[00:17:55] So again, quite thick skin and be able to deal well with stress and prioritize well and keep your composure. And do you think there's a difference in terms of working inside someone's house compared to working in an office that again, assistance might not realize? Yeah, I would say so. My first executive assistant role in Mayfair was in a beautiful kind of four-story Mayfair home that would've been completely converted into offices.
[00:18:25] And my second executive assistant role was in Mafa, but in more of an open plan hedge fund office. And yeah, there's a big difference. I definitely prefer the family home that have been compared into offices. It felt more personal, more homeless. Yes, it was a beautiful place to work. And hedge fund, open plan office is extremely loud, extremely aggressive, extremely vice dress, lots of shouting and swearing, and you don't really have your own little area, your own little space, as we did in the family home that been converted into.
[00:18:56] So is there any advice you'd give to assistants that are maybe just starting in their role that you would've, prob you would've liked to have heard when you started? Choose wisely and look for red flags is what I would say, because I don't know about you, but when I see I'm far now and when I was growing up, I think times are changing the gener with the generations and it's, I love.
[00:19:20] You know what's happening more and more now is that is a two-way thing. So when I was growing up, it's a bit more, oh, you've been offered this job opportunity and say, oh, that's fantastic. You have to take it. No, my advice that anyone would be, when you go for an interview, it's for you to judge them, judge the workplace, judge the culture.
[00:19:37] Cause it'll all come, a lot will come out in the interview or there'll be certain elements that come out in the interview. And if you, if anything, takes your. Or there's that little red flags that listen to them and maybe don't continue down that route. Because I just think for me, growing up, I was always, it was more of a case of, oh wow, you've been up for the job.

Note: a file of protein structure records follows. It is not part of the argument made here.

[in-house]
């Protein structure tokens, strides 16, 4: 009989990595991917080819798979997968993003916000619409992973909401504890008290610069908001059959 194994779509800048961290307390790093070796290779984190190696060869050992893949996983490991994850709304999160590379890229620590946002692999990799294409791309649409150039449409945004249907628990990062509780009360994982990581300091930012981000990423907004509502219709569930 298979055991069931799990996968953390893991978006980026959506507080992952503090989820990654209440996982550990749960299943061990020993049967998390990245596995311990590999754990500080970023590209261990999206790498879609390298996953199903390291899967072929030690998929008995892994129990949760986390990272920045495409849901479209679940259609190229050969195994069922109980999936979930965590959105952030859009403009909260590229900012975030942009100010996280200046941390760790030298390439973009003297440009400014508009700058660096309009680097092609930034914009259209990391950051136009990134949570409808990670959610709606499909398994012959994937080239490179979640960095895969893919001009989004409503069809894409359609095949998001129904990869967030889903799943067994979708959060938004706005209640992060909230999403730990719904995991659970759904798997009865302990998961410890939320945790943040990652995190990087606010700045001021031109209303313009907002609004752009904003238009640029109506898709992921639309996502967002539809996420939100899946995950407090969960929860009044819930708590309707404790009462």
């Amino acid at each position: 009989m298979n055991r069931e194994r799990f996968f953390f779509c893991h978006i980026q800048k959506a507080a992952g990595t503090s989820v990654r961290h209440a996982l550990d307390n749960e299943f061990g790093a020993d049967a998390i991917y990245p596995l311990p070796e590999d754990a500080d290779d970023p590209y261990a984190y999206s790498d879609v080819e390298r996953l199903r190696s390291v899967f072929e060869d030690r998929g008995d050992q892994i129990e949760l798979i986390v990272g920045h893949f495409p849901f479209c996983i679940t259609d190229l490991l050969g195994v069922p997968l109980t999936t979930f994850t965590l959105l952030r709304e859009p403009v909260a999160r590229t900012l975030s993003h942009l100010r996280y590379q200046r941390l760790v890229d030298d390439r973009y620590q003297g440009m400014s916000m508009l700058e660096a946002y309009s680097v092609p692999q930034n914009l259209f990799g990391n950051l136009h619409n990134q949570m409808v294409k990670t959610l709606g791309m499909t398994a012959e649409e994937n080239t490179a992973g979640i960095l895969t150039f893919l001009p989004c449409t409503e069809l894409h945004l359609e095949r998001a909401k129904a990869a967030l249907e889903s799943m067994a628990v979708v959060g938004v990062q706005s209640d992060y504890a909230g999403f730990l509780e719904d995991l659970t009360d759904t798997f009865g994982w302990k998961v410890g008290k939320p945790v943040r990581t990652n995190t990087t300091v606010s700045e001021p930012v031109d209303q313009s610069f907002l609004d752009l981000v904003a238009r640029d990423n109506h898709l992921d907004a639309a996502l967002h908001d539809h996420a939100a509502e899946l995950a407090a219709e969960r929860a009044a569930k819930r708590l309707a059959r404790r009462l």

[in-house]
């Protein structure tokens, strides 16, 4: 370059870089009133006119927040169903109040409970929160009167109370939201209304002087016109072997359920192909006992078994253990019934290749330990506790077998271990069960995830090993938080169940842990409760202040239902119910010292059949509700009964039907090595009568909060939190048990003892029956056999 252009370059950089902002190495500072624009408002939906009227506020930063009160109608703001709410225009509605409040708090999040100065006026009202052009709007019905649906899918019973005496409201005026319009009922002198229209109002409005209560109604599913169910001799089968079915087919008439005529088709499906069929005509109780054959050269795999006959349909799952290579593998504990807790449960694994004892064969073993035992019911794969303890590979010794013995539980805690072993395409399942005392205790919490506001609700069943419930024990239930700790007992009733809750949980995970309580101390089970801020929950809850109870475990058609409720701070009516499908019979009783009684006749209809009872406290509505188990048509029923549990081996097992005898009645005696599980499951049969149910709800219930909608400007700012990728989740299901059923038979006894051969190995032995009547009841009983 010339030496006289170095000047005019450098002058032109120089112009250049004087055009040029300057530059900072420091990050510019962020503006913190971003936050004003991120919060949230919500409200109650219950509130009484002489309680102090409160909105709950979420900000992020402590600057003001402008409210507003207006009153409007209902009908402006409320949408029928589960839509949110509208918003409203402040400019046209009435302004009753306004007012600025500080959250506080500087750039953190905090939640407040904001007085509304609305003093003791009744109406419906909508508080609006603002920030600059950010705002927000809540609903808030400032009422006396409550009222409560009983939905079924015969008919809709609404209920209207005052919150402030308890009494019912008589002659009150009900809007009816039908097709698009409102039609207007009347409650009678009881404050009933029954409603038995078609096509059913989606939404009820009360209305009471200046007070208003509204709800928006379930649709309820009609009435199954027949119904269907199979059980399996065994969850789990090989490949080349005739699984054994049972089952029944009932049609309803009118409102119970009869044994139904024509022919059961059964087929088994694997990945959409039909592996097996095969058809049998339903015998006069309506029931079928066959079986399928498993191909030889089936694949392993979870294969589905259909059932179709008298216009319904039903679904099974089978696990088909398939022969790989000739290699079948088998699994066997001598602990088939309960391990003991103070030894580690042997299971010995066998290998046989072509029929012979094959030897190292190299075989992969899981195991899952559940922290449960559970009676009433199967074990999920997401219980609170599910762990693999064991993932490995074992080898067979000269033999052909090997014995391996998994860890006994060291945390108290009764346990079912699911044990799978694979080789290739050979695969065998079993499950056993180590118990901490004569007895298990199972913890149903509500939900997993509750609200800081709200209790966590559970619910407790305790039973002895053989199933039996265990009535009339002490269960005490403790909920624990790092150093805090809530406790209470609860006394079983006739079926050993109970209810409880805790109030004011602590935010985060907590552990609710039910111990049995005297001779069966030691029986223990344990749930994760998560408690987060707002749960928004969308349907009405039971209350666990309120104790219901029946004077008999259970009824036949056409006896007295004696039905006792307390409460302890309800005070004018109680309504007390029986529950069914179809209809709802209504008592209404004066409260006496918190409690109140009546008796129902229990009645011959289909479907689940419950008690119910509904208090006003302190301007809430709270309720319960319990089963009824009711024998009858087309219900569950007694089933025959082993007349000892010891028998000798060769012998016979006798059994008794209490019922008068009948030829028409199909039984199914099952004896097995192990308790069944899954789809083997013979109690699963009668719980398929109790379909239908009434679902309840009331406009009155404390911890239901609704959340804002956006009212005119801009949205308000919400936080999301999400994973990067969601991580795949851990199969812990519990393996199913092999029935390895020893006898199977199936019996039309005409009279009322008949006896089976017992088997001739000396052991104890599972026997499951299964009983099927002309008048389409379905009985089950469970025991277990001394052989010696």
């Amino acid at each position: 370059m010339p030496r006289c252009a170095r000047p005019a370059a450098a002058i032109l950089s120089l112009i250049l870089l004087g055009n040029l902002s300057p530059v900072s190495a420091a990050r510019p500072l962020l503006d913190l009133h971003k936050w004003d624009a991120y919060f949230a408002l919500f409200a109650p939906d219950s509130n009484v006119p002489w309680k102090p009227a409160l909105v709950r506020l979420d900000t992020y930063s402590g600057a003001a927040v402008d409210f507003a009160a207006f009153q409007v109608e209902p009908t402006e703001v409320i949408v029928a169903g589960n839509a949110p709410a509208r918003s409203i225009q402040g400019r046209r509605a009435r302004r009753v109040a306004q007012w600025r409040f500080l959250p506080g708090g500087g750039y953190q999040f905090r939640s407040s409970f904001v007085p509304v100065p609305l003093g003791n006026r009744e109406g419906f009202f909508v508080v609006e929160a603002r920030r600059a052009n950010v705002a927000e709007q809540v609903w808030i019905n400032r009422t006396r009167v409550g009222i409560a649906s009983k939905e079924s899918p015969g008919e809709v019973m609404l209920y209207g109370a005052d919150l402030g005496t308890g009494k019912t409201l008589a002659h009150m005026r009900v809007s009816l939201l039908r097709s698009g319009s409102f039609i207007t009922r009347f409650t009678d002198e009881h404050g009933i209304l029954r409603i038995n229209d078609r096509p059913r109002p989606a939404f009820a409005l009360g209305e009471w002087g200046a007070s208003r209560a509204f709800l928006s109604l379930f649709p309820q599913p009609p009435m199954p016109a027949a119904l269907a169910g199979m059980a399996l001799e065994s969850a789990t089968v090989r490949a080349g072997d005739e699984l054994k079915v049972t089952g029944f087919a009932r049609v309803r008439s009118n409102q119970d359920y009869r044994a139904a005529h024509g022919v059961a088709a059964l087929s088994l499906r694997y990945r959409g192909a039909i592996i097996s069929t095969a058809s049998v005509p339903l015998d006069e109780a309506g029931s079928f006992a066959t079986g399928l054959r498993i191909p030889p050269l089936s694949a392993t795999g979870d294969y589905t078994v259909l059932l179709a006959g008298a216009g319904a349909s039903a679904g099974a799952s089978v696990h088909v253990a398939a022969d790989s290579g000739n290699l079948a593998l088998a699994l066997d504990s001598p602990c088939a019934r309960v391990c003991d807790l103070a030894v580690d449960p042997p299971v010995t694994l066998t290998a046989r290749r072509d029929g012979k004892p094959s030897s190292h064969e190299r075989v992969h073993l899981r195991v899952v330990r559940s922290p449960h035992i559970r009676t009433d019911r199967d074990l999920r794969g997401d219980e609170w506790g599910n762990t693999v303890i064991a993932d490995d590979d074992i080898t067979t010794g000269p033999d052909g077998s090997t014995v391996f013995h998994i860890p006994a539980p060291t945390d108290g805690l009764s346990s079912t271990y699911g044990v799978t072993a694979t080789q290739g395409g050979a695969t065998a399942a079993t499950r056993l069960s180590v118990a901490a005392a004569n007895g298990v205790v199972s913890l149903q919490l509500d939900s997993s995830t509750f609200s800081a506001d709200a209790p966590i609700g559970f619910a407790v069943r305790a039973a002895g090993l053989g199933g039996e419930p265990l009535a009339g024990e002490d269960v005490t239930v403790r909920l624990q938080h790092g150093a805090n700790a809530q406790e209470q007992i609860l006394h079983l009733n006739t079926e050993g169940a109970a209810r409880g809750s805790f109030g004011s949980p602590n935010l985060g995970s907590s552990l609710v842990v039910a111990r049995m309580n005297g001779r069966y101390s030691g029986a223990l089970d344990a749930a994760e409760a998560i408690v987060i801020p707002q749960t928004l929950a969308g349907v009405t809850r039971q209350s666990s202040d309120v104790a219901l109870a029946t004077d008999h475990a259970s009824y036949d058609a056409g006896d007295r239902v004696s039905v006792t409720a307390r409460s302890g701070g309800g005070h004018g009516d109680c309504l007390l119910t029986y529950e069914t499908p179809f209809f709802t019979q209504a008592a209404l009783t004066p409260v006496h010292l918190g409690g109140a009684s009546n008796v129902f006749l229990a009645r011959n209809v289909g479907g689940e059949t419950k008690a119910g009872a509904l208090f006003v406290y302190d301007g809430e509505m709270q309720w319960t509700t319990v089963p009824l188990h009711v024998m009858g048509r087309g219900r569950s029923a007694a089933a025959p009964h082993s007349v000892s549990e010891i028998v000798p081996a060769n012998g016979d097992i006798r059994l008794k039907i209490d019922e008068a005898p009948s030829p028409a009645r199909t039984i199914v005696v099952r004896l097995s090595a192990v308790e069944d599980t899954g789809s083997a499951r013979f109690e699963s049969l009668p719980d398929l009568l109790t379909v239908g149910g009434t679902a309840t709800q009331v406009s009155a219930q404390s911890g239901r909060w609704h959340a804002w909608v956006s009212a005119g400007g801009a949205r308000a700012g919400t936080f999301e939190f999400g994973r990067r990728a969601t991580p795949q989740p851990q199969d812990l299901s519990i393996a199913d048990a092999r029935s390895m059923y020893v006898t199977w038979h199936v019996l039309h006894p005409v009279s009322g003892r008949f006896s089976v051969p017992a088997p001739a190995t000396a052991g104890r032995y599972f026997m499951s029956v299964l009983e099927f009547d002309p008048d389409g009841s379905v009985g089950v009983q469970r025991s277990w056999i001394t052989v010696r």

[00:19:54] You must go for it. But I think you have to be super careful when you commit yourself to an employer and when you change companies. And there are such the red flags that will pop up and just be, have your wits about you. And it's a two-way thing. They're questioning you and interviewing you, but also you can ask the questions and yeah, like I said, have your wits about you and choose wisely.
[00:20:15] Yeah, I completely agree. I think times have changed actually. And I think for, particularly for my audience, it's, I always say to them it's, ask the questions in the interview because, I think there's a red flag in and of itself if you're asking, if you feel like you can't ask questions in the interview.
[00:20:32] Yeah. But, and then when you are asking questions, really listen to the answers because that's when you can pull out whether or not you wanna work for them. Because I think you've gotta remind yourself they're lucky to have you, you are a resource and a talent. Yeah, I completely agree with that, particularly for assistance cuz it so often comes down to personality and how you connect with who you're working.
[00:20:53] Definitely. So if there's one thing that you know now about the assistant role that you did that you wish you knew before you started, what would that be? I think just how amazingly an interestingly varied an executive assistant role can be. You can invite, be involved in so much and it can be so international.
[00:21:12] So assisted directors with overseas relocation. From London back to Paris. I've organized events in Monaco and in Paris, which was so interesting. I've dealt with transporting works of arts from one address to another address, and there is just so much you can do as an executive assistant. It's so far, it can be so varied and so interesting.
[00:21:34] Once you find the company and the director That's right. There's so much out there and it can pay very well pulse off. Yeah. There's something that sometimes I don't think we talk about enough, actually. I think particularly when you're working for high net worth individuals and you work within the kind of space that you've worked in the pay is.
[00:21:54] Is great, and it's something that we should really celebrate, that there are opportunities out there for assistance to earn a really good salary. With that, I guess comes the caveat, particularly when you're working with high net worth individuals, that it can be a bit of a 24 7 job, but if you're being.
[00:22:13] Paid for that. And you are, those expectations are there. Yeah. Then or power to you. Yeah. And there are many vacancies, many roles that are middle of the roll. So it can be a good salary, a very good salary rather than the top end salary. And you, there is no eight of hours work. You're not called in the evening, you're not called at the.